Many of you may perceive Facebook as the world’s fastest-growing online marketplace. However, according to a survey released by a South African-based organisation, over 60 per cent of Kenyan youth do not trust both Facebook or WhatsApp deeming them the source of Fake News. 

WhatsApp and Facebook: Fake News Menace

Over 4,200 18-24-year-old African youth were polled across 14 Sub Saharan African nations. The results of their survey suggest that fake news affects their ability to stay informed.

Now, according to the Ichikowitz Family Foundation indicates, 53 per cent of African youth don’t trust the two platforms. Statistically speaking,

  1. Kenya (66%)
  2. Nigeria (56%)
  3. South Africa (52%)
  4. Ghana (35%)

According to the survey, false information regarding unproven remedies spread on social media channels has many referring to the ‘fake news’ as a ‘disinfodemic’.

However, that’s where the issue stems. The convenience of WhatsApp and Facebook really makes the world a better place. Information and communication are much more accessible nowadays and we can have it anywhere.

That’s why 54 per cent claim social media is their main source of news. To them, broadcast television is serving as the medium for only trusted their information.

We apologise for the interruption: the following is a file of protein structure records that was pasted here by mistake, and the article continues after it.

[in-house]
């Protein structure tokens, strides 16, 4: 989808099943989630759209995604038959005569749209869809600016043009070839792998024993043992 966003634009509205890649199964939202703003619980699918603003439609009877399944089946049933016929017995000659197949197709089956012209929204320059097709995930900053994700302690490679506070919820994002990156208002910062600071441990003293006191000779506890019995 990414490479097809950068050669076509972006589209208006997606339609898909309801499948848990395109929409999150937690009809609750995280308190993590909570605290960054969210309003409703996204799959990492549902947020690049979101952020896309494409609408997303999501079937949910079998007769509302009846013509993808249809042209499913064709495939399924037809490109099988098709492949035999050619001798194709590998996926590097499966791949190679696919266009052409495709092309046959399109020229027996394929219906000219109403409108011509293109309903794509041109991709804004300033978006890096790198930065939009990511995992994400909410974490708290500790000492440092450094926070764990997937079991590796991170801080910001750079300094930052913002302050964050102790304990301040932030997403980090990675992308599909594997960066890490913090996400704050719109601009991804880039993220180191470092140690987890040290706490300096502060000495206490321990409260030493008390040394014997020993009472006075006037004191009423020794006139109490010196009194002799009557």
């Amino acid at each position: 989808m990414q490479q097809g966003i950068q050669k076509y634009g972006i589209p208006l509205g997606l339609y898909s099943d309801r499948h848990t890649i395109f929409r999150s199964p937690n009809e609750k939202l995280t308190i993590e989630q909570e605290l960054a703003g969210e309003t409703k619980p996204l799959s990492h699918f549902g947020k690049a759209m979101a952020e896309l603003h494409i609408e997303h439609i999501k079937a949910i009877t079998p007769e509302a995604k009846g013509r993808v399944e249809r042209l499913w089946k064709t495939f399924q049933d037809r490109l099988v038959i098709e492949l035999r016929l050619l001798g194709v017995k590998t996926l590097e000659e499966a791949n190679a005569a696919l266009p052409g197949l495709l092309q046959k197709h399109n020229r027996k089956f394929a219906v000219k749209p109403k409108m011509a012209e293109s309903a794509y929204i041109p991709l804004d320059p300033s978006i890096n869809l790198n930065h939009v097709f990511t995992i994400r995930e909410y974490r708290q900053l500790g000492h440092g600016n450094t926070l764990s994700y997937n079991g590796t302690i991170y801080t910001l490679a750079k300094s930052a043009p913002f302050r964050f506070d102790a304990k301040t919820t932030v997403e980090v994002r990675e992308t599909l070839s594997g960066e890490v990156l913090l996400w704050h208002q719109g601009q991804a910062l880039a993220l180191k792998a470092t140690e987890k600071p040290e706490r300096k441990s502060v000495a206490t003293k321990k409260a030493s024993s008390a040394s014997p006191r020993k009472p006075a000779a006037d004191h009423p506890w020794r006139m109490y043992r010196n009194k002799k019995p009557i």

Information is all on our Smartphones

Nico De Klerk, the Foundations Director had this to say,

“These youth are already experiencing the negative impact of social media-driven ‘fake news’. 25 per cent of them know someone or have personally been the victims of online bullying. 59% of the respondents report using their smartphones for three or more hours every day. Here social media is the most important app-type for 89% of them.”

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The report goes on to say that one in three of these youth are spending more than four hours a day online. They note that they specifically rely on social media, to read and share the news. The current ‘News’ apps were deemed most important by only 21% of the population surveyed.

Impact on the Youth

Ivor Ichikowitz, had this to say;

“Africa’s youth are relying on social media as a top source of news. This is despite being aware that fake news is rampant and impacting their ability to stay informed. Facebook and WhatsApp are failing in their duty to protect its users and in Africa.”

Social media companies have a much greater responsibility to act against fake news. Especially those spreading hate and racial discourse.

Failing in taking the required action could lead to instability, that has the potential to shake the fabric of our societies.

According to the chairman, the current Covid-19 provides a great opportunity for the purveyors of fake news.

“As we tackle the COVID-19 pandemic we must also strengthen our fight back against the disinfodemic. We must learn to be thoughtful, patient, and question the source of news and verify its validity. Make sure to do this before acting on it or sharing it.” he says,